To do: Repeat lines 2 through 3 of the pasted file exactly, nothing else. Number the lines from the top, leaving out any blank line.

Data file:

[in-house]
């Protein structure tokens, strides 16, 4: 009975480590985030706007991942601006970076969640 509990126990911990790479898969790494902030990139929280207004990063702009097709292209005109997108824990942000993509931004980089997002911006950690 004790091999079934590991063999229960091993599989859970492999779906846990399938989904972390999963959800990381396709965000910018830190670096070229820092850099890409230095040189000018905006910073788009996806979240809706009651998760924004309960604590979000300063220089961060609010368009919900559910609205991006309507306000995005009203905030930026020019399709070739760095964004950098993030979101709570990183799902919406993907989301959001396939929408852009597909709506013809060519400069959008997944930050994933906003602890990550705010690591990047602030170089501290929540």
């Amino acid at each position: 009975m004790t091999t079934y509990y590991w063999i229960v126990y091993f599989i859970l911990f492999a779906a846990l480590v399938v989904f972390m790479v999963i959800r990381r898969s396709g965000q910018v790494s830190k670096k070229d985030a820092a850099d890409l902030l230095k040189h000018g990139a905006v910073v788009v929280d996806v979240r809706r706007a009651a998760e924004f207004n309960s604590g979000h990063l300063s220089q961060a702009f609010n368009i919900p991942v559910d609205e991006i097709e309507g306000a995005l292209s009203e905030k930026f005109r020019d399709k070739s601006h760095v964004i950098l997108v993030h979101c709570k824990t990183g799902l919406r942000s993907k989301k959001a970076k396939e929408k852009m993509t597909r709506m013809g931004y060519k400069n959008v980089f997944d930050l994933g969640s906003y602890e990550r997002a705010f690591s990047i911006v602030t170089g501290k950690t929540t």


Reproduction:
């Protein structure tokens, strides 16, 4: 009975480590985030706007991942601006970076969640 509990126990911990790479898969790494902030990139929280207004990063702009097709292209005109997108824990942000993509931004980089997002911006950690 004790091999079934590991063999229960091993599989859970492999779906846990399938989904972390999963959800990381396709965000910018830190670096070229820092850099890409230095040189000018905006910073788009996806979240809706009651998760924004309960604590979000300063220089961060609010368009919900559910609205991006309507306000995005009203905030930026020019399709070739760095964004950098993030979101709570990183799902919406993907989301959001396939929408852009597909709506013809060519400069959008997944930050994933906003602890990550705010690591990047602030170089501290929540």
């Amino acid at each position: 009975m004790t091999t079934y509990y590991w063999i229960v126990y091993f599989i859970l911990f492999a779906a846990l480590v399938v989904f972390m790479v999963i959800r990381r898969s396709g965000q910018v790494s830190k670096k070229d985030a820092a850099d890409l902030l230095k040189h000018g990139a905006v910073v788009v929280d996806v979240r809706r706007a009651a998760e924004f207004n309960s604590g979000h990063l300063s220089q961060a702009f609010n368009i919900p991942v559910d609205e991006i097709e309507g306000a995005l292209s009203e905030k930026f005109r020019d399709k070739s601006h760095v964004i950098l997108v993030h979101c709570k824990t990183g799902l919406r942000s993907k989301k959001a970076k396939e929408k852009m993509t597909r709506m013809g931004y060519k400069n959008v980089f997944d930050l994933g969640s906003y602890e990550r997002a705010f690591s990047i911006v602030t170089g501290k950690t929540t």